Collectables

It’s a small thing but let’s not forget about the collectables. Besides the training manuals Ellie and Abby have their own unique collectable items. Ellie collects superhero trading cards, which are awesome. I’m nowhere near having all of them but I did find an interdimensional whale. Enough said. Abby collects coins, specifically she’s after coins from each state. A hobby she uses to feel connected to her dad.

Characters

Let’s start with our main girl: Ellie. Ellie goes on a significant external and internal journey. She’s experienced loss before but nothing on the same level as losing Joel. After that moment Ellie’s only want is revenge. She arrives in the anger stage of grief and refuses to move. Like with most characters experiencing grief, what Ellie really needs is to accept his death. Accept and move forward. Thankfully she gets there, eventually. She’s not the same person on the other side though. With all the death that she causes it would be concerning if she didn’t change. She kills a lot of people over both games but there’s a difference between the intimite one on one kills and torture Ellie does and the random groups of enemies she has to get through. A major turning point is when Ellie tortures Nina to find out where Abby is. The camera angle, the red lighting, the fact the player has to push a button for each swing of her crowbar highlights that Ellie is crossing a line. She’s going to kill Abby and nothing will stop her. She will do whatever it takes.

Seeing Ellie in flashbacks and on the farm show just how consumed by anger and grief she is throughout her time in Seattle. In those moments we see her goofy pun loving self again. There’s nothing better than her excitement and wonder at the Wyoming museum.

At the final confrontation I was so proud of Ellie for letting Abby and Lev go. She was so close to what she wanted but didn’t go through with it in the end. Even if she had it wouldn’t have made her feel better. It wouldn’t have brought Joel back.

Ashley Johnson, Ellie’s voice actor, is incredible. She does such a good job which is highlighted even more by the use of motion capture. She puts her all into this performance, right down to the facial expressions.

Now for our other main character: Abby. Abby is a bit similar to Ellie. Not in termNow for our other main character: Abby. Abby is a bit similar to Ellie. Not in terms of personality, they’re quite the opposite in that regard. No Abby is also easily consumed by her want for revenge. 5 years Abby focused on getting revenge on her father’s killer. She throws herself into training with that goal in mind. Finally she does get that revenge but at a cost. Torturing and killing Joel haunts her long after she’s left Jackson. That might explain some of her actions when she’s back in Seattle. She’s one of Issac’s, the WLF leader, most trusted soldiers but goes awol to make sure Owen is safe. Everything else kind of spirals out from there. After she finds Owen she does something she never would’ve done before, she goes back to save two runaway Seraphites that she runs into. Unexpectedly for her she bonds with them and those relationships change her. Meanwhile across Seattle she’s losing all of her other friends. I do believe if Dina hadn’t been pregnant Abby would’ve killed both her and Ellie.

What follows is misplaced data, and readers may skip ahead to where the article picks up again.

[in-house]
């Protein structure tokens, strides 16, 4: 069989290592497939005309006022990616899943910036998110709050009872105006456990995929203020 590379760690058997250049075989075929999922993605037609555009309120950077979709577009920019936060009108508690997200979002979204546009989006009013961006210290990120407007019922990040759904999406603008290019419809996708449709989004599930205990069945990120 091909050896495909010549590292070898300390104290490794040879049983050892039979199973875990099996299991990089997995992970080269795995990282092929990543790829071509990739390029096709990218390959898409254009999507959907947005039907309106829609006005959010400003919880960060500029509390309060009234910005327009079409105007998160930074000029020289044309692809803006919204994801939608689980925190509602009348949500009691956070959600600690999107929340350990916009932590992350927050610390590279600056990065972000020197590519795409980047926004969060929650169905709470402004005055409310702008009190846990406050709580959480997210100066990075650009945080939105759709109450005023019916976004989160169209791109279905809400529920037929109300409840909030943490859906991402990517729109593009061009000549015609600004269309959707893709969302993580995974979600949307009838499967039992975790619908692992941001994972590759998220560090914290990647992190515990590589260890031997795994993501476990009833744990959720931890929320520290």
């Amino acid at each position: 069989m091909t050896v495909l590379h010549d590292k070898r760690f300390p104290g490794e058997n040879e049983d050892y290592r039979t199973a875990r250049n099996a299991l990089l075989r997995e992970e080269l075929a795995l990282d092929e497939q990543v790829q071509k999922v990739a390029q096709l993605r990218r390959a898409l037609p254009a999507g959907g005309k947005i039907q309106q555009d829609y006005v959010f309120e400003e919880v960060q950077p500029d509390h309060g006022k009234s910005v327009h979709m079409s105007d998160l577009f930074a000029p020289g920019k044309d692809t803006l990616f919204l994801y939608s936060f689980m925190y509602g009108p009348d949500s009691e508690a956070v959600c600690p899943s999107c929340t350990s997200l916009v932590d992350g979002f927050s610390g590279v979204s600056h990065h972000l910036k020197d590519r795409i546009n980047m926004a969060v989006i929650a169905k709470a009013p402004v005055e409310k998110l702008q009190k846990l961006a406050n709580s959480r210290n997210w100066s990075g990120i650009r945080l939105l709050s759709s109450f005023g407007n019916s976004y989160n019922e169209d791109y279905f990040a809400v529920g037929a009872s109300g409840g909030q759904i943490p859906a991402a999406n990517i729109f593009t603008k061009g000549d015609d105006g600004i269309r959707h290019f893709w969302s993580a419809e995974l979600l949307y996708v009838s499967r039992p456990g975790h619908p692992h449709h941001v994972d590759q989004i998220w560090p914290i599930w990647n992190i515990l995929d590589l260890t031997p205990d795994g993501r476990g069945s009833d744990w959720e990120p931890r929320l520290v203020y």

Abby is not my favourite character, not just because she murdered Joel. I just didn’t bond or connect with her. Sure you see her side of the story but that doesn’t mean you’re suddenly going to be okay with her actions. She’s very goal orientated, seen with her obsession for revenge, hunting down Owen and in a flashback insisting they return to training. None of that free spirit goofiness that Ellie normally possesses. I like her more when she’s with Lev but that’s probably because I like Lev.

Whether you like Abby or not we can all agree that Laura Bailey, Abby’s voice actor, did an amazing job. Just light Ashley she gave her all in that performance. It’s heartbreaking to hear that she has been receiving death threats. She is one of the nicest human beings on the planet. A beacon of light who doesn’t deserve this abuse. Actors are not the characters.

The only other characters I want to talk in depth about are Joel, Dina and Lev. I like Jesse but there wasn’t really much to him. I loved Tommy in the first game but he wasn’t around much in this one. In fact his actions were reckless and nearly got him killed. The only one of Abby’s friends I liked was Manny, he was entertaining and I was a little sad when he died. Not enough to shed a tear though. And finally Yara. I liked her too, just not as much as Lev. Honestly she went through so much I didn’t think she had to die. In the end she did sacrifice herself to protect Lev, her driving character force.